You can work so hard at not being naïve about the problem’s scope that you start to wonder if there’s any point in bothering. Is a week ministering in Haiti, for example, really that much more effective than a self-imposed Starbucks fast? Hard times have 200 years of momentum on their side in Haiti. When I try to imagine a Haitian’s view of visiting Americans (a nearly impossible mind-meld, I admit), I feel a surge of cynicism. Isn’t it classic American arrogance to think that a country so broken can benefit at all from an American spreading a little good cheer and concrete around in Port-Au-Prince before jetting back to the states for a long shower?

Pastor Predestin Herard oversees several orphanages where we'll be working.

Even the pros suffer these worries. One experienced relief administrator wrote of his work in post-earthquake Haiti, “It was tempting, at times, to give an ivory-tower shrug of inevitability and assume that it was all too hard to improve, much less to fix.”*

But right before I tip into this chasm and give up, this comes: An e-mail from a Haitian pastor we’ll meet, saying, “Dear beloved: Greetings in the wonderful name of Jesus Christ. Thank you because you think about the needs of the orphans. They are very large but you can do what you can according the willing of God.” He tells me they need practically everything. Clothes. Shoes. Soap. School supplies. Toothpaste.

A woman in our church hears about the needs and takes up the cause, organizing donations from scores of people. She schedules a sewing bee, where a bucket-brigade of seamstresses will get together and make dresses for Haitian girls. She tells the people who can’t sew to come and cut the fabric.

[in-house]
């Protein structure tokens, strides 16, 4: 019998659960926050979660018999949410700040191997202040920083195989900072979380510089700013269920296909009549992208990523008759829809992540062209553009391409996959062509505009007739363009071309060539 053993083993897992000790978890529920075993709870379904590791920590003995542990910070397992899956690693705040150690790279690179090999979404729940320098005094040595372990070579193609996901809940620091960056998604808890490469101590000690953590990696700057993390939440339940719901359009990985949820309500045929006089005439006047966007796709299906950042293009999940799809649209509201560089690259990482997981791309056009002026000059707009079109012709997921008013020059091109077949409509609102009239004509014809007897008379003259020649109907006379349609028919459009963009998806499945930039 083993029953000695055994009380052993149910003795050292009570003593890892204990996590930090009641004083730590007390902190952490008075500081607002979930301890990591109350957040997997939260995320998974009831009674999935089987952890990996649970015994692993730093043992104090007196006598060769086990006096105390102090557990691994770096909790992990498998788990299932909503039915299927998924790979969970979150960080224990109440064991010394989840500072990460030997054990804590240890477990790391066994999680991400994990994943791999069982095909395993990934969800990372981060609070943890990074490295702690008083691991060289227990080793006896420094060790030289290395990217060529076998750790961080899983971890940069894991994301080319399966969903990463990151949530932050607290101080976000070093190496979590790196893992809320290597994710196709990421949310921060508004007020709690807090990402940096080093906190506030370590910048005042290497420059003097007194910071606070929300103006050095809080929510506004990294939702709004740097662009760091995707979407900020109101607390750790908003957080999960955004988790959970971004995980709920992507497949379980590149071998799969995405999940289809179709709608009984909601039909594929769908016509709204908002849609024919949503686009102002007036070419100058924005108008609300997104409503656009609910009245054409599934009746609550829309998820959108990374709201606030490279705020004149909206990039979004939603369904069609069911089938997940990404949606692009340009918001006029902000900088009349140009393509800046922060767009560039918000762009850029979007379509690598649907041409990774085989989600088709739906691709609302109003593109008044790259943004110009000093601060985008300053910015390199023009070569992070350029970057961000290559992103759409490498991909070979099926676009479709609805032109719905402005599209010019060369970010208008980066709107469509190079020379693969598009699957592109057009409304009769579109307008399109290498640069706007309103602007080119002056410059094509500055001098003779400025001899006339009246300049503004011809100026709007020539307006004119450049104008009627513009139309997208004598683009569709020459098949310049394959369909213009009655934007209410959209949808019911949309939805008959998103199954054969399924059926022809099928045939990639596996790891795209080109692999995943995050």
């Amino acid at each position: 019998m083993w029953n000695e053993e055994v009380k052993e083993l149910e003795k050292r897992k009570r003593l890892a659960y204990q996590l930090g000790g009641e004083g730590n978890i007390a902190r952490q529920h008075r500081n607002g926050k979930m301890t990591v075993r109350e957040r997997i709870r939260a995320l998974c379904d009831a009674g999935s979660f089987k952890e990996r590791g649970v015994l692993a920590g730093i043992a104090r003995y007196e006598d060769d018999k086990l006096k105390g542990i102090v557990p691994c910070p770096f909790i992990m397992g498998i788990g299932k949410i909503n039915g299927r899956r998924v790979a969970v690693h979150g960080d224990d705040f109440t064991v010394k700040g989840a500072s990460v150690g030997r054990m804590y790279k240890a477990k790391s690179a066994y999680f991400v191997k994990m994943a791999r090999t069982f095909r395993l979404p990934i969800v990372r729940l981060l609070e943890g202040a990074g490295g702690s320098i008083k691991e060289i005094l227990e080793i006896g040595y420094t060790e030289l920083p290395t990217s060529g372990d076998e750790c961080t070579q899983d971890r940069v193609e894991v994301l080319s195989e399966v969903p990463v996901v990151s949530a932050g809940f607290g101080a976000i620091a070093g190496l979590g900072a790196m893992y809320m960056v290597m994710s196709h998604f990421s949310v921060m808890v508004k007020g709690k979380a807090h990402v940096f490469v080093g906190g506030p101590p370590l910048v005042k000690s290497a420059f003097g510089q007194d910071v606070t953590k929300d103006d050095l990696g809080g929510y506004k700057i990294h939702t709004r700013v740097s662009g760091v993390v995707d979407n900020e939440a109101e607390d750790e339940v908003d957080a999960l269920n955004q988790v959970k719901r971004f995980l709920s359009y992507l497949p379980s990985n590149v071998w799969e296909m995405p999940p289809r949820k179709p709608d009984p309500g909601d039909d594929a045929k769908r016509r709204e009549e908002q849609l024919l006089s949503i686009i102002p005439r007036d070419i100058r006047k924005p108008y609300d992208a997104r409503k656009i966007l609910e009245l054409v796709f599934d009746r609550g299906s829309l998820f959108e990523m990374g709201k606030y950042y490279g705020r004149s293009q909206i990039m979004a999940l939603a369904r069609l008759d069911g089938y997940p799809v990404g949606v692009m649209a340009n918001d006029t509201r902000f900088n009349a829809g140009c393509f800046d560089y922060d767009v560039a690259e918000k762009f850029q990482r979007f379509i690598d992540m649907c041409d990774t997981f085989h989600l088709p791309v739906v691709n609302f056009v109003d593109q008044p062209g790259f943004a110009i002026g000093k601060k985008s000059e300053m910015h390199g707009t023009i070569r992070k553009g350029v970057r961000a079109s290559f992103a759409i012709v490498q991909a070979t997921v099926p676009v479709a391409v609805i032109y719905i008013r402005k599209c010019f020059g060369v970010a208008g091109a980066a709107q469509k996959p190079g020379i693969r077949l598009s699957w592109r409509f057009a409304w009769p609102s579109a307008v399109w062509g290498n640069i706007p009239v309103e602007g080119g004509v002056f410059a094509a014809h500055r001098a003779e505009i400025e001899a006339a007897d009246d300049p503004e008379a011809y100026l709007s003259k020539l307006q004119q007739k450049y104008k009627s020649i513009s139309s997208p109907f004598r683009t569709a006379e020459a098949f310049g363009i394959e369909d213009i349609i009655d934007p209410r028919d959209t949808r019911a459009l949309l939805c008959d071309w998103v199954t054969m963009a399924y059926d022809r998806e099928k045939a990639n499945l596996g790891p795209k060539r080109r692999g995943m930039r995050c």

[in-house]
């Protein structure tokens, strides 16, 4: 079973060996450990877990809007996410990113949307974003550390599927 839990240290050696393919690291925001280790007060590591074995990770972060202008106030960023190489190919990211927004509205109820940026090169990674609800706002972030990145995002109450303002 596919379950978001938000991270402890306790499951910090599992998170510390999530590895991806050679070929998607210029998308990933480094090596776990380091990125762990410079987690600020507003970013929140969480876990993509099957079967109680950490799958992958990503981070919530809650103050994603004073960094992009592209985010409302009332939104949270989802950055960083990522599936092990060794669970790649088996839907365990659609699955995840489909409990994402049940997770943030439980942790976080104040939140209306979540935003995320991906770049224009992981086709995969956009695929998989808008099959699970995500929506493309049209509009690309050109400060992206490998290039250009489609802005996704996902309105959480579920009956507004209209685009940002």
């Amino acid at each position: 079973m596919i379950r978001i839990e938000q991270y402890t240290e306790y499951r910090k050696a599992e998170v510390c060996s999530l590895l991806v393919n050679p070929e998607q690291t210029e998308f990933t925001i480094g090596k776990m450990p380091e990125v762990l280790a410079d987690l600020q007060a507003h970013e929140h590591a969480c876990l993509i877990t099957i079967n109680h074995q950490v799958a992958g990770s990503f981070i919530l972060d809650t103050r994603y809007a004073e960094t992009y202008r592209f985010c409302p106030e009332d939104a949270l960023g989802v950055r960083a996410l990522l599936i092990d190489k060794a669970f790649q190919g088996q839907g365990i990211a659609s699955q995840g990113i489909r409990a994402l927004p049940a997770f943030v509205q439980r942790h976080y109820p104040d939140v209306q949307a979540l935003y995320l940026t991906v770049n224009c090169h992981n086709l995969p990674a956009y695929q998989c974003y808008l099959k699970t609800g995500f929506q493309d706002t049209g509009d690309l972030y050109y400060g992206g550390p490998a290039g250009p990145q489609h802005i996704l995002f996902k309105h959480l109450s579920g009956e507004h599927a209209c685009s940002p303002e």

My phone starts ringing at work. People from church who can’t go on the trip want to give money to buy supplies for the Haitians and help with travel costs for our team.

My sticky note of potential team members grows into an elaborate spreadsheet. I hoped to come up with 6 or 7 people willing to spend the time and money it takes to go to Haiti for a week. But I wind up managing a waiting list like a maitre’d because I can only take 16, and plenty more were asking about coming along.

I find myself giving an update to the church on a Sunday morning and saying, “Turns out, I was thinking too small.”

We don’t hope to fix Haiti in March. Billions of dollars and Bill Clinton working as a special envoy haven’t fixed Haiti over the last two years. But the trip has already mobilized dozens of staid Midwest Baptists to help people they’ve never met and with whom they have almost nothing in common. It has people who have barely flown before and probably can’t find Haiti on a map saying, “How do I apply for a passport?” Those of us at the tip of the short-term missions spear hope to carry 800 pounds of donations to the orphanages. We’ll pour the footings for a church going up on a rocky point in the middle of a tent city of refugees. And that building will spread hope in a place where Jesus’ love might be the only thing that can still provide it.

So I’ve realized that there’s no despair in setting these simple goals: Improve the lives of 165 or so orphans and further the Gospel among thousands in a tent city. I don’t have billions to send, but I can send myself to help in an organized, focused effort, and bring a duffle full of donations with me.

The big picture is daunting, but that’s not what I tack on my wall for motivation. Instead, it’s this popular Haitian phrase: “tout moun se moun”—every person is a person. I hope the Haitians we meet know that we know this truth, and realize that this is why we came to help, even if it’s just one person acknowledging what another one is going through.

* Paul Farmer, in “Haiti: After the Earthquake”

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Responses

  1. Wow! How exciting to see how God starts with a spark in a heart and uses a Post -It-Note, all for His glory! Whether we are going to rebuild lives in another country, our country, the city we live in, our local church, our neighborhood, or our very own family. We all need to remember the Haitian phrase you shared “tout moun se moun”
    “Every person is a person.” Thanks for sharing.